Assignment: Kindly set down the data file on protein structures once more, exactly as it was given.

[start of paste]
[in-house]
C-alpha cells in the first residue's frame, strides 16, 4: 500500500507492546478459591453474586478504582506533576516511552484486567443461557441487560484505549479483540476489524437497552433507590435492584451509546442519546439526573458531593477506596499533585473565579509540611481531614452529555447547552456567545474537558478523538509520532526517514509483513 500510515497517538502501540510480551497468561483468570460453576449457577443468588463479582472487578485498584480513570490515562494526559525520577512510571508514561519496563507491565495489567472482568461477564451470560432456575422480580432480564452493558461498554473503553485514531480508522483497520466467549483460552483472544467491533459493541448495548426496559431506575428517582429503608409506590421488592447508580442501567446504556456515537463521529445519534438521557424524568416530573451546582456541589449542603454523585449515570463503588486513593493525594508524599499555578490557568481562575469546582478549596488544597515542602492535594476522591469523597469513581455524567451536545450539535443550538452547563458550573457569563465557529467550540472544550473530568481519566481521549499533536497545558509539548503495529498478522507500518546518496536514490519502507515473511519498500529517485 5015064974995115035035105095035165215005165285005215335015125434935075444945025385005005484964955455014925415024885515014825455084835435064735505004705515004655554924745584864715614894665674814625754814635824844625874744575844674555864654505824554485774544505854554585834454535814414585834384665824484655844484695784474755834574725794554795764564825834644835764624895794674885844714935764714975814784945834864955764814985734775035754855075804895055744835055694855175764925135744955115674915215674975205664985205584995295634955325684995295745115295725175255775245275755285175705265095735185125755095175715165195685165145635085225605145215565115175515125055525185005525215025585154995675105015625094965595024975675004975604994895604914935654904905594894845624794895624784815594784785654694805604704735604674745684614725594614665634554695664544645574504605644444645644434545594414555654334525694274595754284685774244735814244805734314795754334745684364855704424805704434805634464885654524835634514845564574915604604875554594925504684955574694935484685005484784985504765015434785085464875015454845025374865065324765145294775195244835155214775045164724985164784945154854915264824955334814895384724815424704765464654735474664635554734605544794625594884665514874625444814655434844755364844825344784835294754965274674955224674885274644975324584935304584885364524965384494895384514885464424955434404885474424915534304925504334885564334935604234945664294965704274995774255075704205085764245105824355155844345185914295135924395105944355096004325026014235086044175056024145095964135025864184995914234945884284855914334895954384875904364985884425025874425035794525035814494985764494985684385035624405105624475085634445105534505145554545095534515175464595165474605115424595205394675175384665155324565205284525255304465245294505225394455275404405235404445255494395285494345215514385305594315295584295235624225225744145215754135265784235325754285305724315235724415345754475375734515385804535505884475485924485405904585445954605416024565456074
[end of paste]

[in-house]
C-alpha cells in the first residue's frame, strides 16, 4: 500500500507492546478459591453474586478504582506533576516511552484486567443461557441487560484505549479483540476489524437497552433507590435492584451509546442519546439526573458531593477506596499533585473565579509540611481531614452529555447547552456567545474537558478523538509520532526517514509483513 500510515497517538502501540510480551497468561483468570460453576449457577443468588463479582472487578485498584480513570490515562494526559525520577512510571508514561519496563507491565495489567472482568461477564451470560432456575422480580432480564452493558461498554473503553485514531480508522483497520466467549483460552483472544467491533459493541448495548426496559431506575428517582429503608409506590421488592447508580442501567446504556456515537463521529445519534438521557424524568416530573451546582456541589449542603454523585449515570463503588486513593493525594508524599499555578490557568481562575469546582478549596488544597515542602492535594476522591469523597469513581455524567451536545450539535443550538452547563458550573457569563465557529467550540472544550473530568481519566481521549499533536497545558509539548503495529498478522507500518546518496536514490519502507515473511519498500529517485 5015064974995115035035105095035165215005165285005215335015125434935075444945025385005005484964955455014925415024885515014825455084835435064735505004705515004655554924745584864715614894665674814625754814635824844625874744575844674555864654505824554485774544505854554585834454535814414585834384665824484655844484695784474755834574725794554795764564825834644835764624895794674885844714935764714975814784945834864955764814985734775035754855075804895055744835055694855175764925135744955115674915215674975205664985205584995295634955325684995295745115295725175255775245275755285175705265095735185125755095175715165195685165145635085225605145215565115175515125055525185005525215025585154995675105015625094965595024975675004975604994895604914935654904905594894845624794895624784815594784785654694805604704735604674745684614725594614665634554695664544645574504605644444645644434545594414555654334525694274595754284685774244735814244805734314795754334745684364855704424805704434805634464885654524835634514845564574915604604875554594925504684955574694935484685005484784985504765015434785085464875015454845025374865065324765145294775195244835155214775045164724985164784945154854915264824955334814895384724815424704765464654735474664635554734605544794625594884665514874625444814655434844755364844825344784835294754965274674955224674885274644975324584935304584885364524965384494895384514885464424955434404885474424915534304925504334885564334935604234945664294965704274995774255075704205085764245105824355155844345185914295135924395105944355096004325026014235086044175056024145095964135025864184995914234945884284855914334895954384875904364985884425025874425035794525035814494985764494985684385035624405105624475085634445105534505145554545095534515175464595165474605115424595205394675175384665155324565205284525255304465245294505225394455275404405235404445255494395285494345215514385305594315295584295235624225225744145215754135265784235325754285305724315235724415345754475375734515385804535505884475485924485405904585445954605416024565456074